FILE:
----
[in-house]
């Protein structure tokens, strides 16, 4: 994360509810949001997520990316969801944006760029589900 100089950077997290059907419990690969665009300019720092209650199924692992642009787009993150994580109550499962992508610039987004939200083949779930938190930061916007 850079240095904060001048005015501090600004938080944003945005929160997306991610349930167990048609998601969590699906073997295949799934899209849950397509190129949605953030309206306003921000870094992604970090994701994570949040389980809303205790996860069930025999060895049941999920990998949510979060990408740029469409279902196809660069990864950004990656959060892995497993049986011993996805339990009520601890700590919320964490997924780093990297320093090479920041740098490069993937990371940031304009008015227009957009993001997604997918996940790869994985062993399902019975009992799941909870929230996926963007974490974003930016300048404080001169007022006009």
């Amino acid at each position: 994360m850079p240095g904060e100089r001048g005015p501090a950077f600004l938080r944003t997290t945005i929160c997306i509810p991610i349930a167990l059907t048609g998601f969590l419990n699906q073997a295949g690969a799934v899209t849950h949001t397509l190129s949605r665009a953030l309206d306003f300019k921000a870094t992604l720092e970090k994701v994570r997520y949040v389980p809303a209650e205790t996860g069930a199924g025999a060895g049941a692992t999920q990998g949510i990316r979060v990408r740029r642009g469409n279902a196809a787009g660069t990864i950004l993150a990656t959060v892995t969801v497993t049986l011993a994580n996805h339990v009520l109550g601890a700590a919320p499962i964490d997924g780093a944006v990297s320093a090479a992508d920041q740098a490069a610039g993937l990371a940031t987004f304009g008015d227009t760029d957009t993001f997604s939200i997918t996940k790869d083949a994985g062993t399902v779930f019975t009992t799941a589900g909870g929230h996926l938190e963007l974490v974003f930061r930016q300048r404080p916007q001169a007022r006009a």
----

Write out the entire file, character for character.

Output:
[in-house]
């Protein structure tokens, strides 16, 4: 994360509810949001997520990316969801944006760029589900 100089950077997290059907419990690969665009300019720092209650199924692992642009787009993150994580109550499962992508610039987004939200083949779930938190930061916007 850079240095904060001048005015501090600004938080944003945005929160997306991610349930167990048609998601969590699906073997295949799934899209849950397509190129949605953030309206306003921000870094992604970090994701994570949040389980809303205790996860069930025999060895049941999920990998949510979060990408740029469409279902196809660069990864950004990656959060892995497993049986011993996805339990009520601890700590919320964490997924780093990297320093090479920041740098490069993937990371940031304009008015227009957009993001997604997918996940790869994985062993399902019975009992799941909870929230996926963007974490974003930016300048404080001169007022006009």
């Amino acid at each position: 994360m850079p240095g904060e100089r001048g005015p501090a950077f600004l938080r944003t997290t945005i929160c997306i509810p991610i349930a167990l059907t048609g998601f969590l419990n699906q073997a295949g690969a799934v899209t849950h949001t397509l190129s949605r665009a953030l309206d306003f300019k921000a870094t992604l720092e970090k994701v994570r997520y949040v389980p809303a209650e205790t996860g069930a199924g025999a060895g049941a692992t999920q990998g949510i990316r979060v990408r740029r642009g469409n279902a196809a787009g660069t990864i950004l993150a990656t959060v892995t969801v497993t049986l011993a994580n996805h339990v009520l109550g601890a700590a919320p499962i964490d997924g780093a944006v990297s320093a090479a992508d920041q740098a490069a610039g993937l990371a940031t987004f304009g008015d227009t760029d957009t993001f997604s939200i997918t996940k790869d083949a994985g062993t399902v779930f019975t009992t799941a589900g909870g929230h996926l938190e963007l974490v974003f930061r930016q300048r404080p916007q001169a007022r006009a």